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Re: UA support for Content-Disposition header (filename parameter)

From: Julian Reschke <julian.reschke@gmx.de>
Date: Sun, 16 Mar 2008 12:02:47 +0100
Message-ID: <47DCFE57.4080200@gmx.de>
To: Maciej Stachowiak <mjs@apple.com>
CC: Lachlan Hunt <lachlan.hunt@lachy.id.au>, "public-html@w3.org" <public-html@w3.org>

Maciej Stachowiak wrote:
>> Lachlan Hunt wrote:
>>> ...
>>> It is not the job of the HTML5 specification to require that 
>>> implementers support other specifications that do not have a direct 
>>> impact upon the features in HTML5.  Please just file appropriate bug 
>>> reports with browsers vendors that do not support the features 
>>> defined in that RFC.
>>> ...
>>
>> As a matter of fact, a bug report was raised against IE (something 
>> like 2003), and the answer was that it's not a bug.
>>
>> That's why I think it would be a good thing if HTML5 clarified that 
>> RFC2231 support is required.
> 
> Does the latest HTTP RFC require RFC2231? That sounds like the right 
> place to start, if we are to consider this RFC mandatory for user agents.

The latest HTTP RFC (2616) doesn't even require Content-Disposition; it 
is described under "Additional Features" 
(<http://greenbytes.de/tech/webdav/rfc2616.html#rfc.section.19.5>):

"RFC 1945 and RFC 2068 document protocol elements used by some existing 
HTTP implementations, but not consistently and correctly across most 
HTTP/1.1 applications. Implementors are advised to be aware of these 
features, but cannot rely upon their presence in, or interoperability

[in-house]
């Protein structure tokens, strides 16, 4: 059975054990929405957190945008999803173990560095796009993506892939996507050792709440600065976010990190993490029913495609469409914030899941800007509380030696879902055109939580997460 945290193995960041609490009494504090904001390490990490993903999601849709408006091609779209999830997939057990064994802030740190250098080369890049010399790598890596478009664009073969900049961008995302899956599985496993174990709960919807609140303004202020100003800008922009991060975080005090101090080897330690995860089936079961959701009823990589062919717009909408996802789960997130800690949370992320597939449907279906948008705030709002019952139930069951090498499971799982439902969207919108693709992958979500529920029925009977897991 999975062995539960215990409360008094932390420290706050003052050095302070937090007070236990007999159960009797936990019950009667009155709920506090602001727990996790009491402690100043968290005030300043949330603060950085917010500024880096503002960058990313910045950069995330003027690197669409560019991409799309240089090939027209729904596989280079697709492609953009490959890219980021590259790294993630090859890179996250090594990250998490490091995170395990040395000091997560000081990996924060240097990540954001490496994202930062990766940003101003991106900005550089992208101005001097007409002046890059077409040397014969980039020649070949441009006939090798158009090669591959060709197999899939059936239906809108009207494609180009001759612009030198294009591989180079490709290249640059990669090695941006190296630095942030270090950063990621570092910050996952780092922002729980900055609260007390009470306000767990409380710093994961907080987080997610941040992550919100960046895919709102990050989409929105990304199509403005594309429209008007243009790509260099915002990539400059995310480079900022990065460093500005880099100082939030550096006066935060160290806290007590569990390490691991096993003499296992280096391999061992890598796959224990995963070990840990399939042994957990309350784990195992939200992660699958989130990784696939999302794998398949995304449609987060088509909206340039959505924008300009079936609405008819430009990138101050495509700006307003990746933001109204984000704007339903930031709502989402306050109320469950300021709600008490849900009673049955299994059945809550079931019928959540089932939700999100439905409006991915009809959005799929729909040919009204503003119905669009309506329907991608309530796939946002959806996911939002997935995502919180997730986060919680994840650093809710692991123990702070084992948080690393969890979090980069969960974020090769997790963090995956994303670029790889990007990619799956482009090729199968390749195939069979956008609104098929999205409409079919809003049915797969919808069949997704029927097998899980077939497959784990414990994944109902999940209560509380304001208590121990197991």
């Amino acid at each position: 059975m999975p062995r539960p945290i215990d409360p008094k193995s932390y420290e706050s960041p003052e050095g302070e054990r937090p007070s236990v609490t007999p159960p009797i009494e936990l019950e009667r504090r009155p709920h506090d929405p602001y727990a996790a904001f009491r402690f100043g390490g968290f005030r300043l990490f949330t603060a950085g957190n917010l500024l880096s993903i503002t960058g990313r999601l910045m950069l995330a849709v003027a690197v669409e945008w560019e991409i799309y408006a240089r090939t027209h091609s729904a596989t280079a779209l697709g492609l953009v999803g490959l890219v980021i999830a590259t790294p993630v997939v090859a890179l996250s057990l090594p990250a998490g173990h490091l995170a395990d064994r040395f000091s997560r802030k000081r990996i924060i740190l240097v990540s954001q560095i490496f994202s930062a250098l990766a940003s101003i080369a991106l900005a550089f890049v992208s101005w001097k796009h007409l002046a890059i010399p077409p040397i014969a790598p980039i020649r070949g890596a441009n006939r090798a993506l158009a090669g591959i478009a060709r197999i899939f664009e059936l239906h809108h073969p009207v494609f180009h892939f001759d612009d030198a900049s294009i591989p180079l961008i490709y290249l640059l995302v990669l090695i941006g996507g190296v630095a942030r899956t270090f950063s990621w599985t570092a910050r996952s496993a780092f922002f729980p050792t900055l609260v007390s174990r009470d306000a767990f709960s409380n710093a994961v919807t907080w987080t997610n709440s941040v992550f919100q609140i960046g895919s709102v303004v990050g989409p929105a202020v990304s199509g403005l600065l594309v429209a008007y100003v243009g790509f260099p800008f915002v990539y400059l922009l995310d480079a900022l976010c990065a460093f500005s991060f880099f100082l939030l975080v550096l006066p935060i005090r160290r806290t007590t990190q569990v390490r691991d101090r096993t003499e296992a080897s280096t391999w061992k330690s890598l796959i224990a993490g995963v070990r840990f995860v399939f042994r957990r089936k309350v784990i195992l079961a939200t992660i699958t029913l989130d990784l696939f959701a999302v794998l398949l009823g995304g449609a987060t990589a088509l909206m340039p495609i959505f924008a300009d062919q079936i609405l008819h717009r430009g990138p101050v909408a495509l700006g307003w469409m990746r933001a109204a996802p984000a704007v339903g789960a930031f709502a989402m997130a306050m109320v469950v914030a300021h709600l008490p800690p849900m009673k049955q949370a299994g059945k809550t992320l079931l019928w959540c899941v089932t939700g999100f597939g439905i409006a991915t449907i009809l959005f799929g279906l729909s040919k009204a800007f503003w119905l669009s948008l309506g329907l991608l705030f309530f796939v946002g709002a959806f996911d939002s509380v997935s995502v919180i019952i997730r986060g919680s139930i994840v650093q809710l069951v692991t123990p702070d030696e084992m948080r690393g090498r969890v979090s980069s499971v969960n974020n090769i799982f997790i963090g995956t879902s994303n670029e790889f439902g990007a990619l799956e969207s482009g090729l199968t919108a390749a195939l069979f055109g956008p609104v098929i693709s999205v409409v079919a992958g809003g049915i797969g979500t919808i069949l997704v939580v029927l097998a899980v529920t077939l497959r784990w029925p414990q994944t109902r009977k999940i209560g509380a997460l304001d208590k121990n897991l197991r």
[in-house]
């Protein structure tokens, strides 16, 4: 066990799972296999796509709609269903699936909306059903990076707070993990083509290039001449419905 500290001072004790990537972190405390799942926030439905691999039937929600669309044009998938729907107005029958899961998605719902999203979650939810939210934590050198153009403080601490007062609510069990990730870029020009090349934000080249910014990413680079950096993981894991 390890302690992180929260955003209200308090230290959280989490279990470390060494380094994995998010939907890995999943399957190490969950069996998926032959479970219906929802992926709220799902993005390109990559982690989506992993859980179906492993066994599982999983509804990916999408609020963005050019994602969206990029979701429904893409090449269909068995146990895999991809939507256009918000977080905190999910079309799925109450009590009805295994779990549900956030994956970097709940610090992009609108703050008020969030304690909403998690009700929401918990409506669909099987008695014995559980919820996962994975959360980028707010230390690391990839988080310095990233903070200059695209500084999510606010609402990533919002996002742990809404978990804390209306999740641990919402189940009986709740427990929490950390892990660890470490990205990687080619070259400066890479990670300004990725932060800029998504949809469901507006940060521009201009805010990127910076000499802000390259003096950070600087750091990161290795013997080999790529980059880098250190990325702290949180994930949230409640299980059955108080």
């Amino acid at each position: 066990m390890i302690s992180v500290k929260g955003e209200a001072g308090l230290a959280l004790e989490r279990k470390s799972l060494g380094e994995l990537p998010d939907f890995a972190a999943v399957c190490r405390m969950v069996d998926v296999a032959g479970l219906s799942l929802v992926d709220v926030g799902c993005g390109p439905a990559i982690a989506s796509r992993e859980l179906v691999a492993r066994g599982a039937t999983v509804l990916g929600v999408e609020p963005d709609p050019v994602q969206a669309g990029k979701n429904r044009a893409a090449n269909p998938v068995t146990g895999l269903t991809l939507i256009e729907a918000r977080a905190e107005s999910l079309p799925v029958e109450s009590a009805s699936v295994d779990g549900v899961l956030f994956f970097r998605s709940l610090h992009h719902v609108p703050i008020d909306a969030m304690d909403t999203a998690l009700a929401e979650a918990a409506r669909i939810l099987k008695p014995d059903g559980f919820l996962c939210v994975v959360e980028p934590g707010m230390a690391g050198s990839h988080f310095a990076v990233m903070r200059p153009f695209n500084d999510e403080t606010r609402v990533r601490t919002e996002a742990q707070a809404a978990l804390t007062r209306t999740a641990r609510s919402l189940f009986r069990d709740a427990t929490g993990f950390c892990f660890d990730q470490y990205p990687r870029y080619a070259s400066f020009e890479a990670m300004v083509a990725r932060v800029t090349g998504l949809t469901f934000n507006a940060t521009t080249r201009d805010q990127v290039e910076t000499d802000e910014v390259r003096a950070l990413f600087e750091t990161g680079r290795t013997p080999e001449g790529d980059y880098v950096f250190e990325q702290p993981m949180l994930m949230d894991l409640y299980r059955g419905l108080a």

with, other HTTP/1.1 applications. Some of these describe proposed 
experimental features, and some describe features that experimental 
deployment found lacking that are now addressed in the base HTTP/1.1 
specification."

Also note that RFC2231 describes more things as those needed for I18N 
support of filenames. I'm not sure whether these parts are implemented 
anywhere.

However, I'm sort of surprised to hear these kinds of arguments in the 
context of this working group. What happened to "pave the cow paths", 
"do not reinvent the wheel", "solve real problems", "support world 
languages" and so on...?

RFC2231 (or a subset of it) solves the I18N problem for the filename 
parameter, and it is implemented in (as far as I recall) Firefox and 
Opera. I'm not aware of any other solution to that problem  (the one 
used in IE depends on the client's config; thus can not be reliably 
assumed to work).

So why would this be out-of-scope for HTML5, while it (still) includes 
crap like "Peer-to-peer connections over IrDA" 
(<http://www.w3.org/html/wg/html5/#irda-peer>)?

BR, Julian
Received on Sunday, 16 March 2008 11:19:34 GMT

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